In the wake of the massive flooding across the state, Georgians are dealing with structural damage to homes and businesses and significant property damage to cars, furniture and personal belongings. In addition, there is a large amount of debris cleanup that will have to be undertaken as individuals work to put their lives back together.
By now, we all have heard countless stories of personal sacrifice and neighborly goodwill, stories that have at their heart people reaching out to those in need. At the same time, times of disaster also bring out the worst in a small segment of the population, spawning scams aimed at preying at those who are in dire straights already or schemes designed to gouge as much money as they can from those least able to negotiate in this rebuilding process.
While there are some consumer protection and criminal statutes designed to protect Georgians from the scams that will be attempted in the coming weeks, the best option is to try to avoid becoming a victim. First, follow the adage that if something seems too good to be true, it probably is too good to be true. If you are contracting for repair work, ask questions of and seek references from anyone seeking to do the work for you. Get competing estimates, especially if it is a large or lengthy project. Get everything in writing, including estimates on the cost of the work, as well as any warranties or promises made by either the contractor or the manufacturer of the goods that will be used in the construction. Make certain that start and end dates are specified. If you feel that you need to think about it, take as much time as you need to feel comfortable before signing anything. If you don’t understand anything in a contract that someone asks you to sign, or it seems to conflict with what you were told, don’t sign.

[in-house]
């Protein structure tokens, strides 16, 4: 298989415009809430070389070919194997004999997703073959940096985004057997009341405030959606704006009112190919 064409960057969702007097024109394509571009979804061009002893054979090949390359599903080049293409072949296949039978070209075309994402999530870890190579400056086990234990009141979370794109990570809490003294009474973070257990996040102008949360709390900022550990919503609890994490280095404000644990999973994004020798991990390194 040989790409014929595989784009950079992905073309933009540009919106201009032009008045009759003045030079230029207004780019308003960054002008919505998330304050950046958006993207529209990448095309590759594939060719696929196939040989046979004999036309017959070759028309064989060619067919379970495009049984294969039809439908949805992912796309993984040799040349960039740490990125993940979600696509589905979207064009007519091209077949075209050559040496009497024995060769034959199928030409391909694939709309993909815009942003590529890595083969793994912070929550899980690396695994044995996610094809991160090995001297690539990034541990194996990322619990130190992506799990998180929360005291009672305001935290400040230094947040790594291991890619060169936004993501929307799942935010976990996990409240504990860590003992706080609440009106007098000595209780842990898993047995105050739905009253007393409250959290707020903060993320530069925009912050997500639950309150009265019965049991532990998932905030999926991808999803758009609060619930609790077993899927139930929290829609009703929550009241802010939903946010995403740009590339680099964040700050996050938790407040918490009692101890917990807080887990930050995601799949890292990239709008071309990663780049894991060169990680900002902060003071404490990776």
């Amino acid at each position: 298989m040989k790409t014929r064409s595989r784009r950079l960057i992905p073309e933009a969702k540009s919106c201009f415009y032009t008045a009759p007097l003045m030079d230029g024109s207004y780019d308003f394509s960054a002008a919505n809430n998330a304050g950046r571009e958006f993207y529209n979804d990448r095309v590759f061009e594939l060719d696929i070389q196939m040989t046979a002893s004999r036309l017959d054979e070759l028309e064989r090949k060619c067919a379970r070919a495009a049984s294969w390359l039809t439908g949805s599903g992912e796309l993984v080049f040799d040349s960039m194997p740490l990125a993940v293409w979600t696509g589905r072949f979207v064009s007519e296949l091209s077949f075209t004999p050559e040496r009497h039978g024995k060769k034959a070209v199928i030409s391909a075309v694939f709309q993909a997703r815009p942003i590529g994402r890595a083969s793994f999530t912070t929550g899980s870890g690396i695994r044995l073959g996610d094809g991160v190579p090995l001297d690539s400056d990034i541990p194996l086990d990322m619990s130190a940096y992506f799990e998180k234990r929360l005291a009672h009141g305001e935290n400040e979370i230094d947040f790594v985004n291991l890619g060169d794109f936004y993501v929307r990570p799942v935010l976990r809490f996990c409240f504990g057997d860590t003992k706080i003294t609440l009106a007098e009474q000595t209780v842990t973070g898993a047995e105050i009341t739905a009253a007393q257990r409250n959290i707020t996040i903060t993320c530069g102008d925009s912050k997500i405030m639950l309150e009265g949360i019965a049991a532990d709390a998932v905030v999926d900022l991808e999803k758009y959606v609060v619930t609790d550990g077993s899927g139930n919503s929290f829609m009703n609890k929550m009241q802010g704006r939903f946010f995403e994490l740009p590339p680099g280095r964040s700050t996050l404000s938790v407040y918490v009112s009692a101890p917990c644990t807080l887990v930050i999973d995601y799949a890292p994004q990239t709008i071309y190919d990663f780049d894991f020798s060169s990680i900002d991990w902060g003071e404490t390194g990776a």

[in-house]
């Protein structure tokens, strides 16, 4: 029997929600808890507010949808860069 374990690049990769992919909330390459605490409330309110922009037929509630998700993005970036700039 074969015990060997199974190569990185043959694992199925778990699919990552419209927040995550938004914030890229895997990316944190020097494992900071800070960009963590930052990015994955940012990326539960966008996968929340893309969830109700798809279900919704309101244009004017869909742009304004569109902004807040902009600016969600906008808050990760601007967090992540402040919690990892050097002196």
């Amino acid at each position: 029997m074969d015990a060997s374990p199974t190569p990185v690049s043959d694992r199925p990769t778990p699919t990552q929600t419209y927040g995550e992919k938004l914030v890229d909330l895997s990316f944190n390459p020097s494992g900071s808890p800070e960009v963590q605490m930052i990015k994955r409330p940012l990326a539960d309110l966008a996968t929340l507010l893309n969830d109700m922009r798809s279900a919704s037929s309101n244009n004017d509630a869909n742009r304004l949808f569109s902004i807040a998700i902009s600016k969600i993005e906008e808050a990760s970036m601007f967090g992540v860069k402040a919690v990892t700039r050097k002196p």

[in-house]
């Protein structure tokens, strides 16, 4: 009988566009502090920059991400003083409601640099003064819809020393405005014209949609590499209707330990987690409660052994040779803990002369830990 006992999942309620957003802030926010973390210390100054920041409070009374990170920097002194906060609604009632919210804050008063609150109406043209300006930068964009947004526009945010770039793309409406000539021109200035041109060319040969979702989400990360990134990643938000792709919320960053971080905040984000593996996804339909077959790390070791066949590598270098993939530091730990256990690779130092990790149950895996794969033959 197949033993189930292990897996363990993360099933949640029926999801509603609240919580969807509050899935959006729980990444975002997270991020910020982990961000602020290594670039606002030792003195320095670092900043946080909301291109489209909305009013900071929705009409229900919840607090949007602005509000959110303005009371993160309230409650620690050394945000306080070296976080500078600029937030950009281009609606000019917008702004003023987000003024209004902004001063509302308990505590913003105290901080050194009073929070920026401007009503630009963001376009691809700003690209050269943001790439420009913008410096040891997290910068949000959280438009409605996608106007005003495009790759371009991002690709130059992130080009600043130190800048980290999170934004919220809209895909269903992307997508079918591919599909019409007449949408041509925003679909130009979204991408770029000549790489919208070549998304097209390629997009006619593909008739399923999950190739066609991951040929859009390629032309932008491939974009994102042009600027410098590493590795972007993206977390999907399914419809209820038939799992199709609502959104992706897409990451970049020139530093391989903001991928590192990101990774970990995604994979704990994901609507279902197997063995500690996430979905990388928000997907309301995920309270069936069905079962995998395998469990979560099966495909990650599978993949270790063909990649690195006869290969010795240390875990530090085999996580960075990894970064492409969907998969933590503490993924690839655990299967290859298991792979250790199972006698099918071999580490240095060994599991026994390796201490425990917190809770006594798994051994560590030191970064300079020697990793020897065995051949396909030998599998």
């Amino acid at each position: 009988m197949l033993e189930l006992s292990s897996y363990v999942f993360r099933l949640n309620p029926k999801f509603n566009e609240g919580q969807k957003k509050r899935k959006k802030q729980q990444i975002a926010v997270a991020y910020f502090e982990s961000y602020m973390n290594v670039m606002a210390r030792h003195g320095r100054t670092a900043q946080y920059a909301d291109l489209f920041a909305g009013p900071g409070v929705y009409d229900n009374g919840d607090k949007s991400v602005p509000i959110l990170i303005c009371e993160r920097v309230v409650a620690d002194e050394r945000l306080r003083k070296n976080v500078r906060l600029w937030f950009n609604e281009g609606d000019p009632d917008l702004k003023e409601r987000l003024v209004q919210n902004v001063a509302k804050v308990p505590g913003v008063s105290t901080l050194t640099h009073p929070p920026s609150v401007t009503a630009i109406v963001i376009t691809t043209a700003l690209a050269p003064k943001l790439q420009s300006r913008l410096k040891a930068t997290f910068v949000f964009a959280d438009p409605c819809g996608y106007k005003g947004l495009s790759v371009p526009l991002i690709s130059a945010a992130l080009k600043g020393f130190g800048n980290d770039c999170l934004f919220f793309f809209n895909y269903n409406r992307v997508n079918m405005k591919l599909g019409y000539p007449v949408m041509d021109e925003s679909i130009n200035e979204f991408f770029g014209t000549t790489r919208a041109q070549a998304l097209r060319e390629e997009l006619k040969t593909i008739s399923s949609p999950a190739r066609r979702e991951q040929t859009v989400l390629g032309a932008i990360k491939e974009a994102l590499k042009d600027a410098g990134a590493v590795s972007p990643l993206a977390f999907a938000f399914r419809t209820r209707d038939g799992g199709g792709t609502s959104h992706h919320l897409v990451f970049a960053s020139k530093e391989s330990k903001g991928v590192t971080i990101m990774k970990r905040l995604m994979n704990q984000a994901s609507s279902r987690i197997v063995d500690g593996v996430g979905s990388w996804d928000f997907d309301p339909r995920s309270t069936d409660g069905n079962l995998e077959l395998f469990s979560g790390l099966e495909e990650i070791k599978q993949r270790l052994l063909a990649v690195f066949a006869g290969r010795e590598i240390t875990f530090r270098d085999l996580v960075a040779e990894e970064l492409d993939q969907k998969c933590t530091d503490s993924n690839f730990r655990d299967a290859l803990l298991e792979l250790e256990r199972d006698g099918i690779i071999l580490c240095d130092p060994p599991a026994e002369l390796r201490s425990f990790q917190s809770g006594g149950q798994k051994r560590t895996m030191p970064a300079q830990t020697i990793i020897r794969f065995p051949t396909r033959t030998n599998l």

Stores and service providers are basically restricted to charging the same price as was in effect prior to the state of emergency being declared. Jacking up rates in an effort to take advantage of the situation will subject the business or individual to massive penalties, as a local tree service found out after my office successfully sued for restitution and statutory penalties after they raised their rate by thousands of dollars for tree removal following a tornado strike or as several gas stations discovered after they were fined thousands of dollars following their gouging at the pumps in the wake of Hurricane Katrina striking the Gulf Coast refineries.
As we reach out to assist our fellow Georgians in the wake of this disaster, I urge you to take advantage of the resources that are listed below if you believe someone is attempting to take advantage of you or your neighbors.
Thurbert E. Baker
If you feel that you have been the victim of a scam or are the victim of price-gouging, consumer fraud and price-gouging investigations are handled by the Governor’s Office of Consumer Affairs. They can be reached by telephone at (404) 651-8600 within the metro
If you feel that you have been the victim of a crime, contact your local District Attorney. If you are not certain who your District Attorney is or are not sure of how to contact their office, you can find your District Attorney and their contact information based on your home county here.
If you experienced a loss due to the flooding and are in a county for which a disaster has been declared, you may be eligible to receive assistance for temporary housing, home repair or other disaster related expenses. You may inquire at the federal Disaster Assistance website here.